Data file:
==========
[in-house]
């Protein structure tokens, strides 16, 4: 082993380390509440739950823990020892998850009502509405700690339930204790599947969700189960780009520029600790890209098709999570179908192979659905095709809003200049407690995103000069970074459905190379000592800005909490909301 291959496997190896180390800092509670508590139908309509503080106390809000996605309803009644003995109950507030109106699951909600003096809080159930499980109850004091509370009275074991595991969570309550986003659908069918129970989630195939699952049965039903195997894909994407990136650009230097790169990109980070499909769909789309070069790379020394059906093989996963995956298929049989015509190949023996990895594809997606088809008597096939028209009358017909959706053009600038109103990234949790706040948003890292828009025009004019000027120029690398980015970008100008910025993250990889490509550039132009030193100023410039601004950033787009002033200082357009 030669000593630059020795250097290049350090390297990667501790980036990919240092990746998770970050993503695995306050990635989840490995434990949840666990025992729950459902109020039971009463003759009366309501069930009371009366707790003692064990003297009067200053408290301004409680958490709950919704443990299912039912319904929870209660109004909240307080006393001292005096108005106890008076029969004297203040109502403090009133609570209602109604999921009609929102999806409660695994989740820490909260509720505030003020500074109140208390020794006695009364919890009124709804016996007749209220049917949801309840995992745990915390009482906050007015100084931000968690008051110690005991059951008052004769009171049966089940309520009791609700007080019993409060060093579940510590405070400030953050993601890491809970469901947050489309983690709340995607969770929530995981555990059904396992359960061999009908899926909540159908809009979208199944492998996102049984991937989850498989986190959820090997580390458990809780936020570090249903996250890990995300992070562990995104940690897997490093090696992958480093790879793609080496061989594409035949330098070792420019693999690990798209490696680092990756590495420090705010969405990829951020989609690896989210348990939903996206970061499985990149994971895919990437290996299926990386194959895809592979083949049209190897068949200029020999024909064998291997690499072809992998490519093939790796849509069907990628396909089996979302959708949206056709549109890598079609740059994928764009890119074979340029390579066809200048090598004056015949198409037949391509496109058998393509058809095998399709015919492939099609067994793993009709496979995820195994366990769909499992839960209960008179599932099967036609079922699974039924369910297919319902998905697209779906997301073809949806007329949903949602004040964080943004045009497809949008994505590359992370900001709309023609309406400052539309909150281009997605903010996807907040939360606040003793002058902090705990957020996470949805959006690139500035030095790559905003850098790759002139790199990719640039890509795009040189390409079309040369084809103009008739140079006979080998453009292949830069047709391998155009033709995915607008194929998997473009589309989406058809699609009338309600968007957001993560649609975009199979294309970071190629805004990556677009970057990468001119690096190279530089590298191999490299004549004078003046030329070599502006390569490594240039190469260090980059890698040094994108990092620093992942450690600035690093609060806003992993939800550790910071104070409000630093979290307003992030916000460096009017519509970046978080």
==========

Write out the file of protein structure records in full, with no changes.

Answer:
[in-house]
């Protein structure tokens, strides 16, 4: 082993380390509440739950823990020892998850009502509405700690339930204790599947969700189960780009520029600790890209098709999570179908192979659905095709809003200049407690995103000069970074459905190379000592800005909490909301 291959496997190896180390800092509670508590139908309509503080106390809000996605309803009644003995109950507030109106699951909600003096809080159930499980109850004091509370009275074991595991969570309550986003659908069918129970989630195939699952049965039903195997894909994407990136650009230097790169990109980070499909769909789309070069790379020394059906093989996963995956298929049989015509190949023996990895594809997606088809008597096939028209009358017909959706053009600038109103990234949790706040948003890292828009025009004019000027120029690398980015970008100008910025993250990889490509550039132009030193100023410039601004950033787009002033200082357009 030669000593630059020795250097290049350090390297990667501790980036990919240092990746998770970050993503695995306050990635989840490995434990949840666990025992729950459902109020039971009463003759009366309501069930009371009366707790003692064990003297009067200053408290301004409680958490709950919704443990299912039912319904929870209660109004909240307080006393001292005096108005106890008076029969004297203040109502403090009133609570209602109604999921009609929102999806409660695994989740820490909260509720505030003020500074109140208390020794006695009364919890009124709804016996007749209220049917949801309840995992745990915390009482906050007015100084931000968690008051110690005991059951008052004769009171049966089940309520009791609700007080019993409060060093579940510590405070400030953050993601890491809970469901947050489309983690709340995607969770929530995981555990059904396992359960061999009908899926909540159908809009979208199944492998996102049984991937989850498989986190959820090997580390458990809780936020570090249903996250890990995300992070562990995104940690897997490093090696992958480093790879793609080496061989594409035949330098070792420019693999690990798209490696680092990756590495420090705010969405990829951020989609690896989210348990939903996206970061499985990149994971895919990437290996299926990386194959895809592979083949049209190897068949200029020999024909064998291997690499072809992998490519093939790796849509069907990628396909089996979302959708949206056709549109890598079609740059994928764009890119074979340029390579066809200048090598004056015949198409037949391509496109058998393509058809095998399709015919492939099609067994793993009709496979995820195994366990769909499992839960209960008179599932099967036609079922699974039924369910297919319902998905697209779906997301073809949806007329949903949602004040964080943004045009497809949008994505590359992370900001709309023609309406400052539309909150281009997605903010996807907040939360606040003793002058902090705990957020996470949805959006690139500035030095790559905003850098790759002139790199990719640039890509795009040189390409079309040369084809103009008739140079006979080998453009292949830069047709391998155009033709995915607008194929998997473009589309989406058809699609009338309600968007957001993560649609975009199979294309970071190629805004990556677009970057990468001119690096190279530089590298191999490299004549004078003046030329070599502006390569490594240039190469260090980059890698040094994108990092620093992942450690600035690093609060806003992993939800550790910071104070409000630093979290307003992030916000460096009017519509970046978080």